When Irene Danner was expelled from school in 1938 for being half-Jewish, she found safety from the Nazis’ persecution amidst Adolf Althoff’s circus.
Althoff, a direct descendent of the famous Althoff circus family, was actually born in the family’s circus wagon and started his own show in 1939. Just two years later, Irene went to see Adolf’s group of 90 performers when they stopped near Darmstadt, Germany.
Despite having a non-Jewish father who was enlisted in Germany’s army, Irene was already facing extreme discrimination by the time she went to see the circus. Having been barred from her violin lessons and ballet class, and shunned by her classmates, the young girl sought out Adolf Althoff and asked to join his troupe.
Althoff was fully aware of her Jewish descent and was under strict control by the German Ministry of Culture, but agreed to take Irene. Shortly after, in March 1942, the first deportation from Darmstadt to the Lublin concentration camp began.
The last deportation from Darmstadt took Irene’s Jewish grandmother, but her mother Alice and sister Gerda were able to escape to the circus. Irene had since fallen in love with a fellow circus-employee, Peter Storm-Bento, and though they could not marry due to racial laws, he pleaded with Althoff to care for Irene’s family.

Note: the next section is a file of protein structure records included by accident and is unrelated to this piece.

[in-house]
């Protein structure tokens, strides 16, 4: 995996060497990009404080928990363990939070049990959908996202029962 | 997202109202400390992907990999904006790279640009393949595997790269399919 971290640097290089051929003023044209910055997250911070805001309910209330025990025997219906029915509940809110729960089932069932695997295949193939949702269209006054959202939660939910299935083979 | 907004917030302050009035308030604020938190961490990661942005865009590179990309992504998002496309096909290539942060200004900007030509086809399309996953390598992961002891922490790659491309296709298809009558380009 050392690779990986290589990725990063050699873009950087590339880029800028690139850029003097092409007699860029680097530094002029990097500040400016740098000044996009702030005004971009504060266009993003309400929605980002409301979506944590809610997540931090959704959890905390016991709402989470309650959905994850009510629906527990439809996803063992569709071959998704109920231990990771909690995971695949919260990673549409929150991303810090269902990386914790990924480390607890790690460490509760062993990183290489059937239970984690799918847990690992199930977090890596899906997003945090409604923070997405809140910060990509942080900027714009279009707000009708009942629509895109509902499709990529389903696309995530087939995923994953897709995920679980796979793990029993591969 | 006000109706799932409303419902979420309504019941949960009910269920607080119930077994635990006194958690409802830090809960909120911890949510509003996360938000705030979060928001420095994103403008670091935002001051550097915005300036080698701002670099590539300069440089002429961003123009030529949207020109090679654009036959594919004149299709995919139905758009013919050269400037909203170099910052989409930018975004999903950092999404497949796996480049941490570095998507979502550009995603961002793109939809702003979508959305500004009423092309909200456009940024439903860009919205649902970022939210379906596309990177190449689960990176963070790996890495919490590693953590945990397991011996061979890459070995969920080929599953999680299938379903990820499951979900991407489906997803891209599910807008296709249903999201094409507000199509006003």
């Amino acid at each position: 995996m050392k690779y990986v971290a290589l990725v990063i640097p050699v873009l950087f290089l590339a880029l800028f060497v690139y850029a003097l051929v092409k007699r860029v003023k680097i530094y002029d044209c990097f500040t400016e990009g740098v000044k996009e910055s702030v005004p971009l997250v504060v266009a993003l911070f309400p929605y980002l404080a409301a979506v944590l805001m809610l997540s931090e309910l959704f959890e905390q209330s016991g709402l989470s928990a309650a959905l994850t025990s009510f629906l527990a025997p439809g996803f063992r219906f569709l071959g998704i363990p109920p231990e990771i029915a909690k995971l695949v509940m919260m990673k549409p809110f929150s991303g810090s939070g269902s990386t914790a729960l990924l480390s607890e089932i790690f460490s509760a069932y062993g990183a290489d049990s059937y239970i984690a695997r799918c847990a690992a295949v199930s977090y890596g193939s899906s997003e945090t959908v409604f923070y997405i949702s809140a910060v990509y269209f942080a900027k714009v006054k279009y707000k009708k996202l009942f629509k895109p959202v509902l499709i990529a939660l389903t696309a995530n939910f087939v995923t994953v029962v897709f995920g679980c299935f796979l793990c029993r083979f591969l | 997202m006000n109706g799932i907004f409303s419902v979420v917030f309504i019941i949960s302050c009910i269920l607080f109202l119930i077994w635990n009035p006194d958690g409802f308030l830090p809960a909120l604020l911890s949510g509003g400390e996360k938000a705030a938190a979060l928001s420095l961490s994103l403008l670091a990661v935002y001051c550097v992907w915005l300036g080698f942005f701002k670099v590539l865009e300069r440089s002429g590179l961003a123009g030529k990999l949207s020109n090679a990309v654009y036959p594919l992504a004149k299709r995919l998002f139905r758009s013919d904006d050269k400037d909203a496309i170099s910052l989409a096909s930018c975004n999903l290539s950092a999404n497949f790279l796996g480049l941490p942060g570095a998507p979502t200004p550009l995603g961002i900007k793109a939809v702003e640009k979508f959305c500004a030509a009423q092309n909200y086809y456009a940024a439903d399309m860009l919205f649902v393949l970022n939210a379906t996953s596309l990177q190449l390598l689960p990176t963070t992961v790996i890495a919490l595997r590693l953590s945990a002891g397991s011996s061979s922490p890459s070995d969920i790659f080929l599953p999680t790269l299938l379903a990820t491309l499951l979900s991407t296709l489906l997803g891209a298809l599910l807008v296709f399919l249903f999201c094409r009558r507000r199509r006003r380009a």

“There was no question in our minds that we would let them stay,” Althoff explained after the war, “I couldn’t simply permit them to fall into the hands of the murderers. This would have made me a murderer.”
Irene’s father, Hans Danner, who like most spouses in inter-faith marriages was sent home from the army and told to divorce his Jewish wife, defied his commander’s demands and later joined them on the circus tour.
Althoff hid the entire family until the war ended, despite regular inspections by the Gestapo. During the common visits from Nazi officers, the Danner family would hide among the grounds. Adolf occasionally distracted the Gestapo with a drink when threatened with exposure.
On January 2, 1995, Yad Vashem recognized Adolf and his wife Maria Althoff as Righteous Among the Nations. Upon receiving the honor, Mr. Althoff said, “We circus people see no difference between races or religions.”